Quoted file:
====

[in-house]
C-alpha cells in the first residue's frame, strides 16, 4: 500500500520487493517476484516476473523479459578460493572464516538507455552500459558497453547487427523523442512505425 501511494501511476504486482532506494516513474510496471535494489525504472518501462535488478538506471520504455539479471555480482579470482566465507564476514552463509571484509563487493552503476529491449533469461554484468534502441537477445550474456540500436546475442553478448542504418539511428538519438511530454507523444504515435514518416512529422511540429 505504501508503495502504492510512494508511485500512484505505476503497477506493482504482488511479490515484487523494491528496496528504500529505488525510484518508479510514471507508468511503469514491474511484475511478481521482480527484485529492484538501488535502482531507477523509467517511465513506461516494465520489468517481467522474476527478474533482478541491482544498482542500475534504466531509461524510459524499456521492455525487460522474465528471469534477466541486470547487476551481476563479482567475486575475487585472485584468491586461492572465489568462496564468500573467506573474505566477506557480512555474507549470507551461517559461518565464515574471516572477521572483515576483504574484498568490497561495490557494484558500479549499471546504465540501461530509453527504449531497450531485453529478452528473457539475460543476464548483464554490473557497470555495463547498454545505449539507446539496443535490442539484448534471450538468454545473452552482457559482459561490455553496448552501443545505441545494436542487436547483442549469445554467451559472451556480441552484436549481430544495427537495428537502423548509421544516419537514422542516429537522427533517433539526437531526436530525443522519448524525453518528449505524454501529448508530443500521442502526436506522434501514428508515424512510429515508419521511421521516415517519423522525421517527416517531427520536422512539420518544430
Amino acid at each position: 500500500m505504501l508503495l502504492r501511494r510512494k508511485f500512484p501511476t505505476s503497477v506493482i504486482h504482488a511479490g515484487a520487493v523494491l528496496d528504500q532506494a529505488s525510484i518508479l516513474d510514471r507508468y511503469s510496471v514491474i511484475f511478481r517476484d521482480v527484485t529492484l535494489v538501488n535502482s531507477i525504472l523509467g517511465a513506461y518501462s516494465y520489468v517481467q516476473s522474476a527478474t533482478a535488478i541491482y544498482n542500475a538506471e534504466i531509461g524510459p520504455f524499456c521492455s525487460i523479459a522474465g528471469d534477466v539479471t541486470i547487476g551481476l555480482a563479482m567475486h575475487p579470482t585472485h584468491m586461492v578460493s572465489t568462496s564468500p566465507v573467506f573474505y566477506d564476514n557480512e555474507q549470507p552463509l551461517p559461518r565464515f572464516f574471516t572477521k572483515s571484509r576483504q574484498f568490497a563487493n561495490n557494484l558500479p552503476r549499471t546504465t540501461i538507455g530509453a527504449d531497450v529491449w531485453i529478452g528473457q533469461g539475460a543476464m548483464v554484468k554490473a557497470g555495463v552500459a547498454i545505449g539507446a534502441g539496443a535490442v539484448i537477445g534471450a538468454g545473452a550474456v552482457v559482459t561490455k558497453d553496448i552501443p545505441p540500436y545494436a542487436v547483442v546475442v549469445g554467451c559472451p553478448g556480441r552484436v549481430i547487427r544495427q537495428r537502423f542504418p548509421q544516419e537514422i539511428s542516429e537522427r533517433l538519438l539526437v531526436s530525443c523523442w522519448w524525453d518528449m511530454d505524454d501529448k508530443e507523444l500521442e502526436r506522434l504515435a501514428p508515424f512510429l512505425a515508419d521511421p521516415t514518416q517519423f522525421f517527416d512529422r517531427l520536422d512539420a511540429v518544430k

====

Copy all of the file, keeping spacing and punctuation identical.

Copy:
[in-house]
C-alpha cells in the first residue's frame, strides 16, 4: 500500500520487493517476484516476473523479459578460493572464516538507455552500459558497453547487427523523442512505425 501511494501511476504486482532506494516513474510496471535494489525504472518501462535488478538506471520504455539479471555480482579470482566465507564476514552463509571484509563487493552503476529491449533469461554484468534502441537477445550474456540500436546475442553478448542504418539511428538519438511530454507523444504515435514518416512529422511540429 505504501508503495502504492510512494508511485500512484505505476503497477506493482504482488511479490515484487523494491528496496528504500529505488525510484518508479510514471507508468511503469514491474511484475511478481521482480527484485529492484538501488535502482531507477523509467517511465513506461516494465520489468517481467522474476527478474533482478541491482544498482542500475534504466531509461524510459524499456521492455525487460522474465528471469534477466541486470547487476551481476563479482567475486575475487585472485584468491586461492572465489568462496564468500573467506573474505566477506557480512555474507549470507551461517559461518565464515574471516572477521572483515576483504574484498568490497561495490557494484558500479549499471546504465540501461530509453527504449531497450531485453529478452528473457539475460543476464548483464554490473557497470555495463547498454545505449539507446539496443535490442539484448534471450538468454545473452552482457559482459561490455553496448552501443545505441545494436542487436547483442549469445554467451559472451556480441552484436549481430544495427537495428537502423548509421544516419537514422542516429537522427533517433539526437531526436530525443522519448524525453518528449505524454501529448508530443500521442502526436506522434501514428508515424512510429515508419521511421521516415517519423522525421517527416517531427520536422512539420518544430
Amino acid at each position: 500500500m505504501l508503495l502504492r501511494r510512494k508511485f500512484p501511476t505505476s503497477v506493482i504486482h504482488a511479490g515484487a520487493v523494491l528496496d528504500q532506494a529505488s525510484i518508479l516513474d510514471r507508468y511503469s510496471v514491474i511484475f511478481r517476484d521482480v527484485t529492484l535494489v538501488n535502482s531507477i525504472l523509467g517511465a513506461y518501462s516494465y520489468v517481467q516476473s522474476a527478474t533482478a535488478i541491482y544498482n542500475a538506471e534504466i531509461g524510459p520504455f524499456c521492455s525487460i523479459a522474465g528471469d534477466v539479471t541486470i547487476g551481476l555480482a563479482m567475486h575475487p579470482t585472485h584468491m586461492v578460493s572465489t568462496s564468500p566465507v573467506f573474505y566477506d564476514n557480512e555474507q549470507p552463509l551461517p559461518r565464515f572464516f574471516t572477521k572483515s571484509r576483504q574484498f568490497a563487493n561495490n557494484l558500479p552503476r549499471t546504465t540501461i538507455g530509453a527504449d531497450v529491449w531485453i529478452g528473457q533469461g539475460a543476464m548483464v554484468k554490473a557497470g555495463v552500459a547498454i545505449g539507446a534502441g539496443a535490442v539484448i537477445g534471450a538468454g545473452a550474456v552482457v559482459t561490455k558497453d553496448i552501443p545505441p540500436y545494436a542487436v547483442v546475442v549469445g554467451c559472451p553478448g556480441r552484436v549481430i547487427r544495427q537495428r537502423f542504418p548509421q544516419e537514422i539511428s542516429e537522427r533517433l538519438l539526437v531526436s530525443c523523442w522519448w524525453d518528449m511530454d505524454d501529448k508530443e507523444l500521442e502526436r506522434l504515435a501514428p508515424f512510429l512505425a515508419d521511421p521516415t514518416q517519423f522525421f517527416d512529422r517531427l520536422d512539420a511540429v518544430k